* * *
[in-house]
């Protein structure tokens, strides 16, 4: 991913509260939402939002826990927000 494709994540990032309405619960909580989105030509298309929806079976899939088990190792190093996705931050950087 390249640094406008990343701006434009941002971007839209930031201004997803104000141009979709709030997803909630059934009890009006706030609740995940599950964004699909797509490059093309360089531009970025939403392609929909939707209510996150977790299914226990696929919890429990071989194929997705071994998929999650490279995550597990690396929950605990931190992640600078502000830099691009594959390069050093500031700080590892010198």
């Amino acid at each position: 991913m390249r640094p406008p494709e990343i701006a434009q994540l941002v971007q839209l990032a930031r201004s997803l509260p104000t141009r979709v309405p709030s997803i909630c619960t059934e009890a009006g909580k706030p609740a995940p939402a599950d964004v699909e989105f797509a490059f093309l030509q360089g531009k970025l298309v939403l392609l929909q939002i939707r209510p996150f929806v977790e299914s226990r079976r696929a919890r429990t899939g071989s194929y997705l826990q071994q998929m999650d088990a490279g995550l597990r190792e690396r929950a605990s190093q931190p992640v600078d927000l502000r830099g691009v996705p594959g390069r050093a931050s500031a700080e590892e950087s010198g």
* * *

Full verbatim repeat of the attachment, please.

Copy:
[in-house]
């Protein structure tokens, strides 16, 4: 991913509260939402939002826990927000 494709994540990032309405619960909580989105030509298309929806079976899939088990190792190093996705931050950087 390249640094406008990343701006434009941002971007839209930031201004997803104000141009979709709030997803909630059934009890009006706030609740995940599950964004699909797509490059093309360089531009970025939403392609929909939707209510996150977790299914226990696929919890429990071989194929997705071994998929999650490279995550597990690396929950605990931190992640600078502000830099691009594959390069050093500031700080590892010198």
């Amino acid at each position: 991913m390249r640094p406008p494709e990343i701006a434009q994540l941002v971007q839209l990032a930031r201004s997803l509260p104000t141009r979709v309405p709030s997803i909630c619960t059934e009890a009006g909580k706030p609740a995940p939402a599950d964004v699909e989105f797509a490059f093309l030509q360089g531009k970025l298309v939403l392609l929909q939002i939707r209510p996150f929806v977790e299914s226990r079976r696929a919890r429990t899939g071989s194929y997705l826990q071994q998929m999650d088990a490279g995550l597990r190792e690396r929950a605990s190093q931190p992640v600078d927000l502000r830099g691009v996705p594959g390069r050093a931050s500031a700080e590892e950087s010198g």